From the moment you pass through the iron gate into the magnificent, National Trust classified ‘Drives’ you’ll feel yourself take a journey back in time. The expansive, rustic tunnels stretch further than the eye can see, enticing you to wander further and explore their rich history.
The Great Western winery was founded in 1865 by Joseph Best, with the excavation of The Drives commencing in 1868. When Joseph Best discovered the ground on the site was made of a rock bed of decomposed granite, an easily dug, yet solid compound, he commissioned local gold miners to tunnel underground cellars to store his wines. These cellars are known to this day as ‘The Drives’.
Initially consisting of only a 9 metre deep shaft entry and a single Drive, successive owners of the winery continued to extend the hand dug Drives over a period of 60 years to cellar the extensive collection of famous wines produced at the property and store them at an optimal temperature of 16 degrees.
The Drives are a maze of tunnels which stretch under the vast property for an incredible 3km, being the largest underground cellaring system in Australia and have the capacity to store 3 million bottles of wine!
Throughout The Drives the walls are blackened, due to being covered in a variety of harmless mould. The mould was in fact imported from France, originating from spores imbedded in French Oak wine barrels which were stored in The Drives in their early days.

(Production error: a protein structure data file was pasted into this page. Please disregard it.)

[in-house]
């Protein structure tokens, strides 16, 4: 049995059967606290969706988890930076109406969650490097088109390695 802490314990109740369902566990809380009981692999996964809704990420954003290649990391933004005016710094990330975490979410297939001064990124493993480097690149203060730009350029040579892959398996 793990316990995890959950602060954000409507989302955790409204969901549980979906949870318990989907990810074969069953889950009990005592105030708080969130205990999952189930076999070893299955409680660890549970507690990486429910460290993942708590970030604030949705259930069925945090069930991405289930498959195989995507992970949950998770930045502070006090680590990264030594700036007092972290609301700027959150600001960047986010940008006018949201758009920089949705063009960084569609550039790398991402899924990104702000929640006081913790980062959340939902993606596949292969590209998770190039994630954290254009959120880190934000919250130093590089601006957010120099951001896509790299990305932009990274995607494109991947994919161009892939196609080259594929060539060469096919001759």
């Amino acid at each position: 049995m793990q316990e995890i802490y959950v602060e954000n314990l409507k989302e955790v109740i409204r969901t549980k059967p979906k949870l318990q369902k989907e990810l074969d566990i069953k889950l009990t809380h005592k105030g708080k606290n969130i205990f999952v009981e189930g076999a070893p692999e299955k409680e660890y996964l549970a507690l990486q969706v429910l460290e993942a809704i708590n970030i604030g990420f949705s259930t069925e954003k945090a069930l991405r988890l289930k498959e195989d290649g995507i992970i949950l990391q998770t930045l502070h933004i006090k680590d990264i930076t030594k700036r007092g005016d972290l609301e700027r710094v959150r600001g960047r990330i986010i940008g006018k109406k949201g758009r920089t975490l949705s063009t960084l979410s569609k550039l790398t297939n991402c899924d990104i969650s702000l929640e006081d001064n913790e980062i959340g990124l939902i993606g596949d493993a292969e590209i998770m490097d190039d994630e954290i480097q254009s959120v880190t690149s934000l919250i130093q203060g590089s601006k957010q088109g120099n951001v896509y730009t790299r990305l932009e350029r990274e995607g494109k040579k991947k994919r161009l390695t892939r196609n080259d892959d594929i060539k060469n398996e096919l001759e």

Further to cellaring, The Drives were used during the production of Sparkling Wines, to house bottled wine whilst ‘on Lees’ (a process which creates the bubbles, taking between several months to years) and was where the ‘Riddling’ (hand turning of bottles for 6 weeks) process was also carried out. Pre electricity, these processes were performed in the underground tunnels by candlelight.
Deep inside The Drives is an area known as the Brandy Nook where world renowned, Australian opera singer, Dame Nellie Melba famously took a bath in a 152 bottles of champagne! A series of privately owned gated wine bins are carved into the stone here, one of which was owned by the Prime Minister of Australia, Malcolm Fraser.
Locked away, in another area of The Drives, behind a heavy, arched gate, intricately decorated with the Seppelt family shield, iron vine leaves and bunches of grapes, lies the Ian McKenzie museum, an impressive and valuable private collection of wines dating back to the 1930’s.
Today, thousands of tourists a year, from all over the world visit the Seppelt Winery to explore The Drives and marvel at their incredible history during the guided historical tour of the winery. Furthermore, The Drives are used as a rustic, unique venue for luxurious dining experiences which include sumptuous food perfectly paired with Seppelts exceptional wines. An integral part of Seppelt’s history and heritage, ‘The Drives’ are celebrated with this range of popular varietals.